The effect of DNA extraction methodology on gut microbiota research applications

Gerasimidis, K. , Bertz, M., Quince, C., Brunner, K., Bruce, A., Combet, E. , Calus, S., Loman, N. and Ijaz, U. (2016) The effect of DNA extraction methodology on gut microbiota research applications. BMC Research Notes, 9, 365. (doi:10.1186/s13104-016-2171-7) (PMID:27456340) (PMCID:PMC4960752)

Gerasimidis, K. , Bertz, M., Quince, C., Brunner, K., Bruce, A., Combet, E. , Calus, S., Loman, N. and Ijaz, U. (2016) The effect of DNA extraction methodology on gut microbiota research applications. BMC Research Notes, 9, 365. (doi:10.1186/s13104-016-2171-7) (PMID:27456340) (PMCID:PMC4960752)

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Abstract

Background The effect that traditional and modern DNA extraction methods have on applications to study the role of gut microbiota in health and disease is a topic of current interest. Genomic DNA was extracted from three faecal samples and one probiotic capsule using three popular methods; chaotropic (CHAO) method, phenol/chloroform (PHEC) extraction, proprietary kit (QIAG). The performance of each of these methods on DNA yield and quality, microbiota composition using quantitative PCR, deep sequencing of the 16S rRNA gene, and sequencing analysis pipeline was evaluated. Results The CHAO yielded the highest and the QIAG kit the lowest amount of double-stranded DNA, but the purity of isolated nucleic acids was better for the latter method. The CHAO method yielded a higher concentration of bacterial taxa per mass (g) of faeces. Sequencing coverage was higher in CHAO method but a higher proportion of the initial sequencing reads were retained for assignments to operational taxonomic unit (OTU) in the QIAG kit compared to the other methods. The QIAG kit appeared to have longer trimmed reads and shorter regions of worse quality than the other two methods. A distinct separation of α-diversity indices between different DNA extraction methods was not observed. When compositional dissimilarities between samples were explored, a strong separation was observed according to sample type. The effect of the extraction method was either marginal (Bray–Curtis distance) or none (unweighted Unifrac distance). Taxon membership and abundance in each sample was independent of the DNA extraction method used. Conclusions We have benchmarked several DNA extraction methods commonly used in gut microbiota research and their differences depended on the downstream applications intended for use. Caution should be paid when the intention is to pool and analyse samples or data from studies which have used different DNA extraction methods.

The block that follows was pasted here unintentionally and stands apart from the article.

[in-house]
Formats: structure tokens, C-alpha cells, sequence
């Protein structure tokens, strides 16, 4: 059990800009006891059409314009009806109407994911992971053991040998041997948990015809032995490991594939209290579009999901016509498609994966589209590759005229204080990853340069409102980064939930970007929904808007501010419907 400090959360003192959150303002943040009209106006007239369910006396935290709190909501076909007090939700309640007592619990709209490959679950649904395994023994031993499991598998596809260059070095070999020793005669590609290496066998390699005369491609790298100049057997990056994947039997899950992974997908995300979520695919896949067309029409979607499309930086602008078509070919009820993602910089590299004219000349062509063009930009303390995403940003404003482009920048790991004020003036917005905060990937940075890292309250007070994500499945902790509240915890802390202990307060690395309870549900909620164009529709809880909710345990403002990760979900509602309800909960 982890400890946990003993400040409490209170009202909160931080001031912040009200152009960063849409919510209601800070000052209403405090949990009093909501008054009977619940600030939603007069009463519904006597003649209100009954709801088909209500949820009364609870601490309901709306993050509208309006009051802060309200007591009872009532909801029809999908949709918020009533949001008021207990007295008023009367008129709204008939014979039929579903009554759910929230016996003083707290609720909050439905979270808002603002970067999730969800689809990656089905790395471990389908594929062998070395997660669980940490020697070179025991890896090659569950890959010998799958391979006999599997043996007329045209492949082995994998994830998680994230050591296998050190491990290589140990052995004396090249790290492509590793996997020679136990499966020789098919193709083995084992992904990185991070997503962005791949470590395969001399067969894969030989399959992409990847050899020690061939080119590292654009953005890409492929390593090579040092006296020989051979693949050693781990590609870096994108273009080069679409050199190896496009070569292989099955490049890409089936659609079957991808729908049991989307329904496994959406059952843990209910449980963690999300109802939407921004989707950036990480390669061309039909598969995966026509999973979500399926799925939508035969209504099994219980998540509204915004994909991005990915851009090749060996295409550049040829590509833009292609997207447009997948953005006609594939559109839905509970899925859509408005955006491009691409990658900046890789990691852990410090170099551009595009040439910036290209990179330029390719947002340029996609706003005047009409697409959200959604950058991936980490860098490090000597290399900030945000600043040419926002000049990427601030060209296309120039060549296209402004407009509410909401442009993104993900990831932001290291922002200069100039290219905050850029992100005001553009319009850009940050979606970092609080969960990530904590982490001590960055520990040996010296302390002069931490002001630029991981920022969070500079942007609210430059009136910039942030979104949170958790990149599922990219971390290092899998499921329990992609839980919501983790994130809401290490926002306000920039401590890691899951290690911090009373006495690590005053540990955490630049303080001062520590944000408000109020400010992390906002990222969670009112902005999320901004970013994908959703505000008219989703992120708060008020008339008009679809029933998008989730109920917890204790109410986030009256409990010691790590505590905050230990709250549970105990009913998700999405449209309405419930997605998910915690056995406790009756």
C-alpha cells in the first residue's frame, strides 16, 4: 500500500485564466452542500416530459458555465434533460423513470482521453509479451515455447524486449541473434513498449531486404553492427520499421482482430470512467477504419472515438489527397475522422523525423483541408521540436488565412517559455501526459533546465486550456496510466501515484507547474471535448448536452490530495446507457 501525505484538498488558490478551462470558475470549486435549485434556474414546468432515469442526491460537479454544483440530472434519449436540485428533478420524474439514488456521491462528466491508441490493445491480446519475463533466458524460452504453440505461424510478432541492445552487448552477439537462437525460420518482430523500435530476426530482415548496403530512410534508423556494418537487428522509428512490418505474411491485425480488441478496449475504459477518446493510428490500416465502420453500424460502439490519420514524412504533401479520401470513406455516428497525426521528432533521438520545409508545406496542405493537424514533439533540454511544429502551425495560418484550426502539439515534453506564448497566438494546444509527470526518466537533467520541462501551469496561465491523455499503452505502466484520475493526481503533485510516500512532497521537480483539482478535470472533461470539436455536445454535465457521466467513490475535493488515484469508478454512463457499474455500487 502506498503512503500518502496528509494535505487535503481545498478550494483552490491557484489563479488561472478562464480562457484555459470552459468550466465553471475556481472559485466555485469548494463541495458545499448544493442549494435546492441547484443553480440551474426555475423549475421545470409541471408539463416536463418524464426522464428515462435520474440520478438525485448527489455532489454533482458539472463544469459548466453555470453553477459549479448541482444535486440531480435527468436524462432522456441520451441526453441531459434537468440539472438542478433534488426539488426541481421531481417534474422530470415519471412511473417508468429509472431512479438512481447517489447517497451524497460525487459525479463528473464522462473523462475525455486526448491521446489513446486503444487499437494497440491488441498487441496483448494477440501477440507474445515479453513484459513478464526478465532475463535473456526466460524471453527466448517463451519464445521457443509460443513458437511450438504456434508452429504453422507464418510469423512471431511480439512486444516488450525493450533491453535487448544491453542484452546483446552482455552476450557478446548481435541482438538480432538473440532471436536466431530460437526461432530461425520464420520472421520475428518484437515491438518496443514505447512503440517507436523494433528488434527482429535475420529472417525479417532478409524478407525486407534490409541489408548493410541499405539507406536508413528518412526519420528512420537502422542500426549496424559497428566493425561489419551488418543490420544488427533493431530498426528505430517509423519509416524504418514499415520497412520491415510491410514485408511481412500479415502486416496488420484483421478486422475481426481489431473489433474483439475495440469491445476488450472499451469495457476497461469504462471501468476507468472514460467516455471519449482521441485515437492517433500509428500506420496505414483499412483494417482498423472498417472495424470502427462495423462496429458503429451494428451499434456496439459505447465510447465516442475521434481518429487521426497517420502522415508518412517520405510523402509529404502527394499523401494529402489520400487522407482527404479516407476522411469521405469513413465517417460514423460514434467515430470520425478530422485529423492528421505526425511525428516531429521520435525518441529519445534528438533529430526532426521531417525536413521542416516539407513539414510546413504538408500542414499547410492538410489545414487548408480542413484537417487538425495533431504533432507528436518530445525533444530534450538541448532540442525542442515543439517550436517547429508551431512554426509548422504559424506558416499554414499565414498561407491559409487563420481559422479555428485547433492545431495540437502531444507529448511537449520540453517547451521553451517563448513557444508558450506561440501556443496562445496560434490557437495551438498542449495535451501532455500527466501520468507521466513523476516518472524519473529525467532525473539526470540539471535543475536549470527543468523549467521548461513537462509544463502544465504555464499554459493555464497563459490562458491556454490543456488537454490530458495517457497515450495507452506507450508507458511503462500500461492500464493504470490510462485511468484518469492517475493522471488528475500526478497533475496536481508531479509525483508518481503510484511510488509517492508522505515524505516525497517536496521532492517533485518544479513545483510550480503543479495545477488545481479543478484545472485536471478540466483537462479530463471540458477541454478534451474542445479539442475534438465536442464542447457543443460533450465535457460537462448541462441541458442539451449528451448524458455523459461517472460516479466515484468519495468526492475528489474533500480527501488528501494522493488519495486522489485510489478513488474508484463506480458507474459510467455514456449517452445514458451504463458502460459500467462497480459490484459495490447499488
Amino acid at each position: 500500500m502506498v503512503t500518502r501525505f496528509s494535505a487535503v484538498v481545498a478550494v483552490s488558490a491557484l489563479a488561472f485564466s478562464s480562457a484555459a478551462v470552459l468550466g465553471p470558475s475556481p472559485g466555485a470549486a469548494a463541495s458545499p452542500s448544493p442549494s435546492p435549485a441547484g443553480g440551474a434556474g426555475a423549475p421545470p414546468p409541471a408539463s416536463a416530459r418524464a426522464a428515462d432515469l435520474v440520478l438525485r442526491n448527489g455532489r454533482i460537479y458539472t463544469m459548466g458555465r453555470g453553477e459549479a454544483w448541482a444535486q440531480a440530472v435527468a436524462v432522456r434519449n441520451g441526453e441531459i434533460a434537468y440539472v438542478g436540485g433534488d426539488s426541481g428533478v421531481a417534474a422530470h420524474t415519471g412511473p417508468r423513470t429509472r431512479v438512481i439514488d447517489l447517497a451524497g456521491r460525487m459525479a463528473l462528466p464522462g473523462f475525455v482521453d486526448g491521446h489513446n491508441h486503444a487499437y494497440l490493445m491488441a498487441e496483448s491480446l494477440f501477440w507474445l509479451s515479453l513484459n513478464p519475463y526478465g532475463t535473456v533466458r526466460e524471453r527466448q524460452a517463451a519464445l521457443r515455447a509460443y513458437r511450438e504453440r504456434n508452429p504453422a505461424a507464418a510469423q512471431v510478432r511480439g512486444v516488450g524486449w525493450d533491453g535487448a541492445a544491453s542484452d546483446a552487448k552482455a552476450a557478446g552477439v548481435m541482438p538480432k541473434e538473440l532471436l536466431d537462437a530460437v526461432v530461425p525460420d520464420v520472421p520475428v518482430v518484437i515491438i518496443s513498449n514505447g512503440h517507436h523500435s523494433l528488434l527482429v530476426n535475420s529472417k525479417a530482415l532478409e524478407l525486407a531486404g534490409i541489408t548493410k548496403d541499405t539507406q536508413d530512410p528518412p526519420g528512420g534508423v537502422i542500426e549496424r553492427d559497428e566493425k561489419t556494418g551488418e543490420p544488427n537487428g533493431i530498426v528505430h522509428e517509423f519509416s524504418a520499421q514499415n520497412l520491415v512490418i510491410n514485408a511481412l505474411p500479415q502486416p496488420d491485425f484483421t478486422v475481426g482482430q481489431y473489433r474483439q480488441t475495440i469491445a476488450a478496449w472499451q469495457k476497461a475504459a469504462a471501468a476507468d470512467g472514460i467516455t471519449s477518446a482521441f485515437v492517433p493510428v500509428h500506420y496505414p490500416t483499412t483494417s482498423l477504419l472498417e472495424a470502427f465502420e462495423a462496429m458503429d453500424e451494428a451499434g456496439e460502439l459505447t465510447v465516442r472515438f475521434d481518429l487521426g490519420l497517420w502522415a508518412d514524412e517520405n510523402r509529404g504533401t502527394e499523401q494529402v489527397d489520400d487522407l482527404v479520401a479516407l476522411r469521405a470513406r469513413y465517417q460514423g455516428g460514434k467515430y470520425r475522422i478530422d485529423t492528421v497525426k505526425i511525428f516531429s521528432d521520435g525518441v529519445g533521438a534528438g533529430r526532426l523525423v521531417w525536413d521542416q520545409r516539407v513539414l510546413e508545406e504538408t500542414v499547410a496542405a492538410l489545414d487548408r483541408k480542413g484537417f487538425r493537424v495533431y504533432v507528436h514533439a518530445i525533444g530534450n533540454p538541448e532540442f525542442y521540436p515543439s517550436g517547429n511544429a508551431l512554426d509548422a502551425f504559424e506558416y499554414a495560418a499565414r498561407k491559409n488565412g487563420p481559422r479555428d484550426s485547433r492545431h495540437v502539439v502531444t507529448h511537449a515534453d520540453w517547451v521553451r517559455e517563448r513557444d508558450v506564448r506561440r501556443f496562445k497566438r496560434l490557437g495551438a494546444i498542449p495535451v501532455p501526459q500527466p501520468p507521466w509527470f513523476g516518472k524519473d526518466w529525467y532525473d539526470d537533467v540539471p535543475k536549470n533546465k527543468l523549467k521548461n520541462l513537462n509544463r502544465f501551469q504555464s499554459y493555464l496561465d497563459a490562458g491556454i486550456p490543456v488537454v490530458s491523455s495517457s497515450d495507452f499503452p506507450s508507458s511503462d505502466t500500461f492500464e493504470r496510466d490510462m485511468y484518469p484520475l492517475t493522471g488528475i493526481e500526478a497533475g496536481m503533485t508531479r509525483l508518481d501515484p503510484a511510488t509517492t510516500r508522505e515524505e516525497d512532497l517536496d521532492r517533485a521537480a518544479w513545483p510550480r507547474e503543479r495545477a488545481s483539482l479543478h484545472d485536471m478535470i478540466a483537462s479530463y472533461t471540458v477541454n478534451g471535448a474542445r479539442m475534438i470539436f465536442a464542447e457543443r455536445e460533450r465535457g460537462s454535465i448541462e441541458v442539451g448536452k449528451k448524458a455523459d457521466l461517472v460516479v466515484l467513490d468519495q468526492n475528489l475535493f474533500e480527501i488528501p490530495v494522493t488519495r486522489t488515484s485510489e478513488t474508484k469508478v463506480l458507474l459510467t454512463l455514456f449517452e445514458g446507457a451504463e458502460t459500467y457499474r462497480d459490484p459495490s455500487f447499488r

Item Type:Articles
Status:Published
Refereed:Yes
Glasgow Author(s) Enlighten ID:Gerasimidis, Dr Konstantinos and Quince, Dr Christopher and Ijaz, Dr Umer Zeeshan and Combet Aspray, Dr Emilie and Bertz, Mr Martin
Authors: Gerasimidis, K., Bertz, M., Quince, C., Brunner, K., Bruce, A., Combet, E., Calus, S., Loman, N., and Ijaz, U.
College/School:College of Medical Veterinary and Life Sciences > School of Medicine, Dentistry & Nursing
College of Science and Engineering > School of Engineering
College of Science and Engineering > School of Engineering > Infrastructure and Environment
Journal Name:BMC Research Notes
Publisher:BioMed Central
ISSN:1756-0500
ISSN (Online):1756-0500
Published Online:26 July 2016
Copyright Holders:Copyright © 2016 The Authors
First Published:First published in BMC Research Notes 9:365
Publisher Policy:Reproduced under a Creative Commons License

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Project CodeAward NoProject NamePrincipal InvestigatorFunder's NameFunder RefLead Dept
652771Understanding microbial community through in situ environmental 'omic data synthesisUmer IjazNatural Environment Research Council (NERC)NE/L011956/1ENG - ENGINEERING INFRASTRUCTURE & ENVIR